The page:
The Statesman Group of Companies is looking to wealthy investors in China and an increasingly popular immigration program to help finance its $300 million Pleasant Harbor Marina and Golf Resort in Brinnon.
M. Garth Mann, president and CEO of Statesman Group, believes the project could create “hundreds, if not thousands” of jobs over the life of the resort, which he would like to see started in 2011.
Proposed on 256 acres at Black Point are an 18-hole golf course, hotel and conference center and up to 890 residential units. Proponents say it would be a boon to the rural and economically depressed South County; opponents argue the project is too large and would change the character of the area.
Mann has requested help designating Jefferson County and part of Mason County as a “regional center” under a federal immigration program called an EB-5 visa program. It connects “high net-worth” foreigners with projects in areas of high unemployment in exchange for possible citizenship status.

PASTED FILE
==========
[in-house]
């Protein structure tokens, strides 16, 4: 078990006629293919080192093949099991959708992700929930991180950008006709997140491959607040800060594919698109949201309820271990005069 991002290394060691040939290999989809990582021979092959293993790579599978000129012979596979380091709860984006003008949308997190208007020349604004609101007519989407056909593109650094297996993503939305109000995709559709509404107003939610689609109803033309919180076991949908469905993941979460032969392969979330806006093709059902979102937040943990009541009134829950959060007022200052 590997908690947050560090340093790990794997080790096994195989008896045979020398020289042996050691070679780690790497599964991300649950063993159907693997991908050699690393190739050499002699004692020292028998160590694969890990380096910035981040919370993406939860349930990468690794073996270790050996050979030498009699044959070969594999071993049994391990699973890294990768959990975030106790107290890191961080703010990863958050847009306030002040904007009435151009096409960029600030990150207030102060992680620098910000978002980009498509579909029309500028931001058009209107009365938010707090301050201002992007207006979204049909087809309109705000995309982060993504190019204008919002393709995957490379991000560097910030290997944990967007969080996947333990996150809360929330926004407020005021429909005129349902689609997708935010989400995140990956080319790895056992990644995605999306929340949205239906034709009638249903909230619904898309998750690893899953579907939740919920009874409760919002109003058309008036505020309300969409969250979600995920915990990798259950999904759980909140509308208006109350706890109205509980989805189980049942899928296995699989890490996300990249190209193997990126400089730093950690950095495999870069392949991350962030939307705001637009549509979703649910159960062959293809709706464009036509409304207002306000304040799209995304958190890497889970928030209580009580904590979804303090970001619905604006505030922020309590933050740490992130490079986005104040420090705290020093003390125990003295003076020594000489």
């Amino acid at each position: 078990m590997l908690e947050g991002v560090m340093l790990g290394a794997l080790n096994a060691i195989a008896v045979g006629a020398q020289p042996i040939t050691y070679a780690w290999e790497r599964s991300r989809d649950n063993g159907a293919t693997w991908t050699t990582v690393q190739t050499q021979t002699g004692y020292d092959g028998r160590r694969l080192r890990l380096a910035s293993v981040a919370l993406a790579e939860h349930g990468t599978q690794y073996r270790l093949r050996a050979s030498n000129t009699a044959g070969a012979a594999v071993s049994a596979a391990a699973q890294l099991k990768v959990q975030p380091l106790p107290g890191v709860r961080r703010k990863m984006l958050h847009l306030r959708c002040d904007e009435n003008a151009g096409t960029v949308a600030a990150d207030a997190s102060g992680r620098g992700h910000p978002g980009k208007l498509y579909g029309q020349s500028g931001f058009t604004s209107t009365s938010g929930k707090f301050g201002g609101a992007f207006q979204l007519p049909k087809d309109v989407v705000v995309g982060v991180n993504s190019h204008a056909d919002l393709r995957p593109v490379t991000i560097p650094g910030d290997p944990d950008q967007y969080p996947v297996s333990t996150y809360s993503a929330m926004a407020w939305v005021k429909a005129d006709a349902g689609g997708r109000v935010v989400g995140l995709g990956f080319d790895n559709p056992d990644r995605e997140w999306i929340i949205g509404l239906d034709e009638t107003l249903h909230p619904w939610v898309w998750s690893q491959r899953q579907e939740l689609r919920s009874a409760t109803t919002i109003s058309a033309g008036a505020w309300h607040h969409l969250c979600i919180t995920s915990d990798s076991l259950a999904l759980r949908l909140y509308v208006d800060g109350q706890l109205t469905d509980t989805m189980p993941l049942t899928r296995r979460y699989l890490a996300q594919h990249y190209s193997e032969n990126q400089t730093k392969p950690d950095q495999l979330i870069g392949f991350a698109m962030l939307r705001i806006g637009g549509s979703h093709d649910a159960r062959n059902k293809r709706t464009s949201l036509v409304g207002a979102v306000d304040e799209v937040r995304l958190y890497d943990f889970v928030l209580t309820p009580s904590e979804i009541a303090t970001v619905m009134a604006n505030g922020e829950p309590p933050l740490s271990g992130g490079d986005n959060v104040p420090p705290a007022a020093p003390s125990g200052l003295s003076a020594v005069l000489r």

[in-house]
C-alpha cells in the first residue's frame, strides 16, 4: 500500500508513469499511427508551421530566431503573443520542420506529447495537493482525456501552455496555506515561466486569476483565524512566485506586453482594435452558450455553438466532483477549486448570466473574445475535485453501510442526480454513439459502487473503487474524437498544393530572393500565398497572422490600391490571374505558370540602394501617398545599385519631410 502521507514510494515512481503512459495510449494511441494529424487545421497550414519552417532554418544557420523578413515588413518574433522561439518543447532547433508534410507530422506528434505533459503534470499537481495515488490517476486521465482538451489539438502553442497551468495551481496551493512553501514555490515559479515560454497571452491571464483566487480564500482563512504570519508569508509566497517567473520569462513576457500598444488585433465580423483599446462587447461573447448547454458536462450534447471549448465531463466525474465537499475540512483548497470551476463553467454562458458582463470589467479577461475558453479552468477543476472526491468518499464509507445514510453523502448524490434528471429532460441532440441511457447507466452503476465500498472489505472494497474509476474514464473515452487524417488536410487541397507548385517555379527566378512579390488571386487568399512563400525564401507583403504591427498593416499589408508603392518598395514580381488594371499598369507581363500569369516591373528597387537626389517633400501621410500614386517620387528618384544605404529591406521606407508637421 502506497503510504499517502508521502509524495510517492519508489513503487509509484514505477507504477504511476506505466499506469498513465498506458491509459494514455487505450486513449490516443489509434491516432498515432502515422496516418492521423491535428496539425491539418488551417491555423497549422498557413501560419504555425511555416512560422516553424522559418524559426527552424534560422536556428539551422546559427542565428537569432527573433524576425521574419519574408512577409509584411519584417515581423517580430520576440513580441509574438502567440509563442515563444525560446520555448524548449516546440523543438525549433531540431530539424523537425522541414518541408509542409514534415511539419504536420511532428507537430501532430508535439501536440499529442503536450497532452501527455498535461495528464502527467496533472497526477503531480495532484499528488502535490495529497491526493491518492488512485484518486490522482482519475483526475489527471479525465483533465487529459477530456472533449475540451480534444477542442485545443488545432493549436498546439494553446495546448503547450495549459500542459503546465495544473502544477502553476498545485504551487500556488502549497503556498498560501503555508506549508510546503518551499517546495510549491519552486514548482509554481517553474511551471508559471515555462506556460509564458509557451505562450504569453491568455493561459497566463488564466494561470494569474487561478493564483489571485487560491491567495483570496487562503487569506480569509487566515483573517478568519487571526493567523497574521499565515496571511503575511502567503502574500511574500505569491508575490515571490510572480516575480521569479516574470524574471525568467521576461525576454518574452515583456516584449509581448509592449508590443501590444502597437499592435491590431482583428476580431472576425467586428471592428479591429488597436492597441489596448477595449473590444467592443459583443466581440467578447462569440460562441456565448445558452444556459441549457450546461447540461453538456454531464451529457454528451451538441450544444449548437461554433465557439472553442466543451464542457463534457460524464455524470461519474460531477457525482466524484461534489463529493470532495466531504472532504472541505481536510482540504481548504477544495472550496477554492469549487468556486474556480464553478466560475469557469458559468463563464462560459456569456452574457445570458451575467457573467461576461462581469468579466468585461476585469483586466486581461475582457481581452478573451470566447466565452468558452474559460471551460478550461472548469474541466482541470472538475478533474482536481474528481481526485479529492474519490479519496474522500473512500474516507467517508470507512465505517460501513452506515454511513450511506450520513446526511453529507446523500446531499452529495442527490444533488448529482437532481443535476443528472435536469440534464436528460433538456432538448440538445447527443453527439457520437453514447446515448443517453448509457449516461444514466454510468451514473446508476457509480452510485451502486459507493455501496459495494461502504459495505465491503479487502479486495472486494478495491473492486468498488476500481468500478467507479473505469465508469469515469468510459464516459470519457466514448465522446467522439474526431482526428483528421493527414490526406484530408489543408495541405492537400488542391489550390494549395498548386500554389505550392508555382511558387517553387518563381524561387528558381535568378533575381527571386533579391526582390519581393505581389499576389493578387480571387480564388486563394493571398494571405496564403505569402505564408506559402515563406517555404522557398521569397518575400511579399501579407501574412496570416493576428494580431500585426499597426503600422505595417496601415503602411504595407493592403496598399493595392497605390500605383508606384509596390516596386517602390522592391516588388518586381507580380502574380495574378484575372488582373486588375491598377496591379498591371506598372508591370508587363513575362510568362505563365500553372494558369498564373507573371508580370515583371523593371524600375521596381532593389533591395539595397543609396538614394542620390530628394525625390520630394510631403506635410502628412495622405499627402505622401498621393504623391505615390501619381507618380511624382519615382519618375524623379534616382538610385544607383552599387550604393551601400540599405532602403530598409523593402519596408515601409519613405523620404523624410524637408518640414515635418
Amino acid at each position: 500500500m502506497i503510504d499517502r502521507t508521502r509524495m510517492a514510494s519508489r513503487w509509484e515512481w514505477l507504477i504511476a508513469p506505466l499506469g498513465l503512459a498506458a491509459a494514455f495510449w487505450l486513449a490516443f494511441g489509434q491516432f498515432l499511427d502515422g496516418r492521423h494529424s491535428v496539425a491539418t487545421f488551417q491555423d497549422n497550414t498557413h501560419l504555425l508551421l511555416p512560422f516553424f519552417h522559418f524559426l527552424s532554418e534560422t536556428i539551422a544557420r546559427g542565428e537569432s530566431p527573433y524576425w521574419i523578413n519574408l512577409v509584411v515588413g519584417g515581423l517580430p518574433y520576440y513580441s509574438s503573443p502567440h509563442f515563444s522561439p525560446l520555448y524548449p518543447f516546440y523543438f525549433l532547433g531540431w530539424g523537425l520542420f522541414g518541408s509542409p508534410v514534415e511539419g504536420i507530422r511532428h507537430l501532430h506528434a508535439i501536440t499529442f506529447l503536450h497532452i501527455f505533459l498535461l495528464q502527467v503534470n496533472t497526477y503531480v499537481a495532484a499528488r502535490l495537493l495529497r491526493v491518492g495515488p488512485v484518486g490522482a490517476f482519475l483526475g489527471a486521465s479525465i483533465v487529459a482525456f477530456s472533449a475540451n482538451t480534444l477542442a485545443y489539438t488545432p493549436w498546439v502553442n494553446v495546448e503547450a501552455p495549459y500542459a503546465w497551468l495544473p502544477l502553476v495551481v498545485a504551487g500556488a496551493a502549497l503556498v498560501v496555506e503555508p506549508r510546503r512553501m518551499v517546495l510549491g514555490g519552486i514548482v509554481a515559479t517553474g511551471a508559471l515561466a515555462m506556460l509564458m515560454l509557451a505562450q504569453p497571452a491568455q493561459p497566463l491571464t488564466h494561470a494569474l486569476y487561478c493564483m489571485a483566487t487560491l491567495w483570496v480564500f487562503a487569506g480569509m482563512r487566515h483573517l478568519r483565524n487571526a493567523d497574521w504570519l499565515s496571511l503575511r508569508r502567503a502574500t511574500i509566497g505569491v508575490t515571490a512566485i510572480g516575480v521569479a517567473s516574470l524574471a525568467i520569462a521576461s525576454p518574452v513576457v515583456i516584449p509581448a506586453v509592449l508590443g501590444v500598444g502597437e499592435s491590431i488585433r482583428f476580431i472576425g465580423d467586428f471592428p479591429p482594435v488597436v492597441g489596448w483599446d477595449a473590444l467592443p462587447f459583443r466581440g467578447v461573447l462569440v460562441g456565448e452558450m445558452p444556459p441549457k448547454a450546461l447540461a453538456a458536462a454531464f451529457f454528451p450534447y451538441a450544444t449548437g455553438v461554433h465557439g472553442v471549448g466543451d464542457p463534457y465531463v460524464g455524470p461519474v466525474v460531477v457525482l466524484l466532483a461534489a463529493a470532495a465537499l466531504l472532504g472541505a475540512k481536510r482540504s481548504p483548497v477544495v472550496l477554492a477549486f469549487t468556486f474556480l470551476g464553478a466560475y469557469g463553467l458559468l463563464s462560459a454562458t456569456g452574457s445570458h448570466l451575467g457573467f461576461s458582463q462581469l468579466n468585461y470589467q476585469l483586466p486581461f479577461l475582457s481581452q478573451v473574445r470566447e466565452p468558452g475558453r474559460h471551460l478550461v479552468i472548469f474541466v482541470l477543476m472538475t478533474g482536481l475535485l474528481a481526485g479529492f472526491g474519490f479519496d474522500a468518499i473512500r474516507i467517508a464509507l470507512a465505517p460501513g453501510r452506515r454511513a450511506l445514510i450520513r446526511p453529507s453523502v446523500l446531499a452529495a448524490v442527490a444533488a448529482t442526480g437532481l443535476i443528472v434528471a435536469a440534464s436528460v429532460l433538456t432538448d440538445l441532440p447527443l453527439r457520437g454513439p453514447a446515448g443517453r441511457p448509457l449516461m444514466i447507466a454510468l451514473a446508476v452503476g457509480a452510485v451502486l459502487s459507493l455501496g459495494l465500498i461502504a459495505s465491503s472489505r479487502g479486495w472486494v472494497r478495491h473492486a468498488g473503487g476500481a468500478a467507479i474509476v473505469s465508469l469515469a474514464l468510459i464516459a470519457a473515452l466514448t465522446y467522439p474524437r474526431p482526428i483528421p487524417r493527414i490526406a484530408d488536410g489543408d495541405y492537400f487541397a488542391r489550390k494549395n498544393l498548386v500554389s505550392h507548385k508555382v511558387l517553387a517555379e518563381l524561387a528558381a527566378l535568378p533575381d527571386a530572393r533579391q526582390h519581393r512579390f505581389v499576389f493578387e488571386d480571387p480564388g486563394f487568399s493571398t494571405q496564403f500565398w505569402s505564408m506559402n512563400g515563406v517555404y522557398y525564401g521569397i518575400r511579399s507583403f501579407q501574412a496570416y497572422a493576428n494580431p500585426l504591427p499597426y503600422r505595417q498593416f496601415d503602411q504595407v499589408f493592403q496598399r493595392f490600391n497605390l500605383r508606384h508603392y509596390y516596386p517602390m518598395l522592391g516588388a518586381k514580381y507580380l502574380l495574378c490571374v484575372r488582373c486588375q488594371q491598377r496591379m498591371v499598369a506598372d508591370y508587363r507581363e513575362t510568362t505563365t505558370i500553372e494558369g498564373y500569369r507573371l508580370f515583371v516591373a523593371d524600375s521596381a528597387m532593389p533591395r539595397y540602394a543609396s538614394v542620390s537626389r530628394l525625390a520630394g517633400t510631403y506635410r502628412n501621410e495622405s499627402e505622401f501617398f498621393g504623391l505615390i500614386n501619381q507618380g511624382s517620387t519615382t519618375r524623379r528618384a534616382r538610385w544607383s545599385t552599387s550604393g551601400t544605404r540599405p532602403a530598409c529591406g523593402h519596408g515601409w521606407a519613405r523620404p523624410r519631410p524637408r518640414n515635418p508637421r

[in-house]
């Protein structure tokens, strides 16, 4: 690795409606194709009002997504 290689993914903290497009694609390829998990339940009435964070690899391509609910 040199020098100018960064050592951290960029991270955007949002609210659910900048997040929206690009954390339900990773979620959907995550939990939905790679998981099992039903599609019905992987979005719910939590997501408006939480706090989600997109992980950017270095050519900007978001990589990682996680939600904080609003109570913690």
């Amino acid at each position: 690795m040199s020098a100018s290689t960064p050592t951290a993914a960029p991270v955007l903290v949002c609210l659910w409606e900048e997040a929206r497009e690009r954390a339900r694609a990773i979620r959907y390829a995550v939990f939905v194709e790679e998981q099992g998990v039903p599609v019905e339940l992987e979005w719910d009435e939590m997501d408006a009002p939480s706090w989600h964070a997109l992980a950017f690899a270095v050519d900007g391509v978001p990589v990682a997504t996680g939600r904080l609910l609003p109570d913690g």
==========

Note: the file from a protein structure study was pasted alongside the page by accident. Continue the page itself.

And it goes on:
If created, the center, under the auspices of the United States Citizenship and Immigration Services, would be the first rural regional center in the state and the only one on the Olympic Peninsula.
Statesman also is in the process of setting up an office in Beijing to help find those investors.
To qualify as a regional center, Mann is seeking the help of various state agencies.
The state Employment Security Department certifies areas as having high unemployment. Brinnon has an unemployment rate of 15.5 percent, according to state employment officials.